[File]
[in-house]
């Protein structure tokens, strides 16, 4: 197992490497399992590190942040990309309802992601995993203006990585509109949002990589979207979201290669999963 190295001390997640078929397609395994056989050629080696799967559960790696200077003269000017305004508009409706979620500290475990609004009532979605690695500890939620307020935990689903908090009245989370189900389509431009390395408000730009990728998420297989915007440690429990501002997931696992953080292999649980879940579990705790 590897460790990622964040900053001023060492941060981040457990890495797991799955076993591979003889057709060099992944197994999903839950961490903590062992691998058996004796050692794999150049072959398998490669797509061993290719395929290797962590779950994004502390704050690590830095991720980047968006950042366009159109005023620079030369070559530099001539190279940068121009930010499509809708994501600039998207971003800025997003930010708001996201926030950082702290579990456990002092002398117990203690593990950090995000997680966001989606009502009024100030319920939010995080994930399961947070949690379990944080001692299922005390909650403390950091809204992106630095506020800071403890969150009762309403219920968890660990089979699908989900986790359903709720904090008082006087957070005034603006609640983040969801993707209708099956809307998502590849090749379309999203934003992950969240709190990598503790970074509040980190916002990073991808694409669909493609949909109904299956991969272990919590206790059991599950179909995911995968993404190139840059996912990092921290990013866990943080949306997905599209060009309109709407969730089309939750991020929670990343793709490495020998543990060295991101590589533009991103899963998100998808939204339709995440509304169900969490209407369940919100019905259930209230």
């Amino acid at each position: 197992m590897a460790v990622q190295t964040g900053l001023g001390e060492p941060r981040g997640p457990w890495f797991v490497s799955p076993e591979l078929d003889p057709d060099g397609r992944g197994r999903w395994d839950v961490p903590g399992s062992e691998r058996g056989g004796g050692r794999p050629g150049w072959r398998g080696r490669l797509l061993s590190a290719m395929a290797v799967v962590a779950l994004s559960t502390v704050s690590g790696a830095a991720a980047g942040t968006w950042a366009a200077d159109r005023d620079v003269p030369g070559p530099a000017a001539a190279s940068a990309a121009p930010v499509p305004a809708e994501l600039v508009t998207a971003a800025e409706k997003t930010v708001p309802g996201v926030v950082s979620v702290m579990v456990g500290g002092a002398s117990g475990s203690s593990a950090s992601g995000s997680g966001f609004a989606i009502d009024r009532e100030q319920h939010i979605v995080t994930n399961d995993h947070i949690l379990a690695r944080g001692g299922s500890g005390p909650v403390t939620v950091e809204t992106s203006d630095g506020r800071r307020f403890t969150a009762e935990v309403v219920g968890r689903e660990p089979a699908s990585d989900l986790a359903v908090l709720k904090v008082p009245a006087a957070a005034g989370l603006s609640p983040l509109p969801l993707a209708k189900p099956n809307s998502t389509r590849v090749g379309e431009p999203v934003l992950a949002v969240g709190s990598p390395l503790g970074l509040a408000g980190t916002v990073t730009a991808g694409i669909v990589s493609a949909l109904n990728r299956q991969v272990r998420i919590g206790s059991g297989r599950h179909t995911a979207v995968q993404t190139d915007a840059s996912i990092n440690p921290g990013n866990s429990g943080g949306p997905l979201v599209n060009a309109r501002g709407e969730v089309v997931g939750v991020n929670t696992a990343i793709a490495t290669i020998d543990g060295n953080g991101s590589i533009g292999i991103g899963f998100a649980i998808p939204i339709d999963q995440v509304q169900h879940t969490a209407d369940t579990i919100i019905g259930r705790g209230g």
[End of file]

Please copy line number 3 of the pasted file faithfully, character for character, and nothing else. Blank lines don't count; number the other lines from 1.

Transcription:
């Amino acid at each position: 197992m590897a460790v990622q190295t964040g900053l001023g001390e060492p941060r981040g997640p457990w890495f797991v490497s799955p076993e591979l078929d003889p057709d060099g397609r992944g197994r999903w395994d839950v961490p903590g399992s062992e691998r058996g056989g004796g050692r794999p050629g150049w072959r398998g080696r490669l797509l061993s590190a290719m395929a290797v799967v962590a779950l994004s559960t502390v704050s690590g790696a830095a991720a980047g942040t968006w950042a366009a200077d159109r005023d620079v003269p030369g070559p530099a000017a001539a190279s940068a990309a121009p930010v499509p305004a809708e994501l600039v508009t998207a971003a800025e409706k997003t930010v708001p309802g996201v926030v950082s979620v702290m579990v456990g500290g002092a002398s117990g475990s203690s593990a950090s992601g995000s997680g966001f609004a989606i009502d009024r009532e100030q319920h939010i979605v995080t994930n399961d995993h947070i949690l379990a690695r944080g001692g299922s500890g005390p909650v403390t939620v950091e809204t992106s203006d630095g506020r800071r307020f403890t969150a009762e935990v309403v219920g968890r689903e660990p089979a699908s990585d989900l986790a359903v908090l709720k904090v008082p009245a006087a957070a005034g989370l603006s609640p983040l509109p969801l993707a209708k189900p099956n809307s998502t389509r590849v090749g379309e431009p999203v934003l992950a949002v969240g709190s990598p390395l503790g970074l509040a408000g980190t916002v990073t730009a991808g694409i669909v990589s493609a949909l109904n990728r299956q991969v272990r998420i919590g206790s059991g297989r599950h179909t995911a979207v995968q993404t190139d915007a840059s996912i990092n440690p921290g990013n866990s429990g943080g949306p997905l979201v599209n060009a309109r501002g709407e969730v089309v997931g939750v991020n929670t696992a990343i793709a490495t290669i020998d543990g060295n953080g991101s590589i533009g292999i991103g899963f998100a649980i998808p939204i339709d999963q995440v509304q169900h879940t969490a209407d369940t579990i919100i019905g259930r705790g209230g």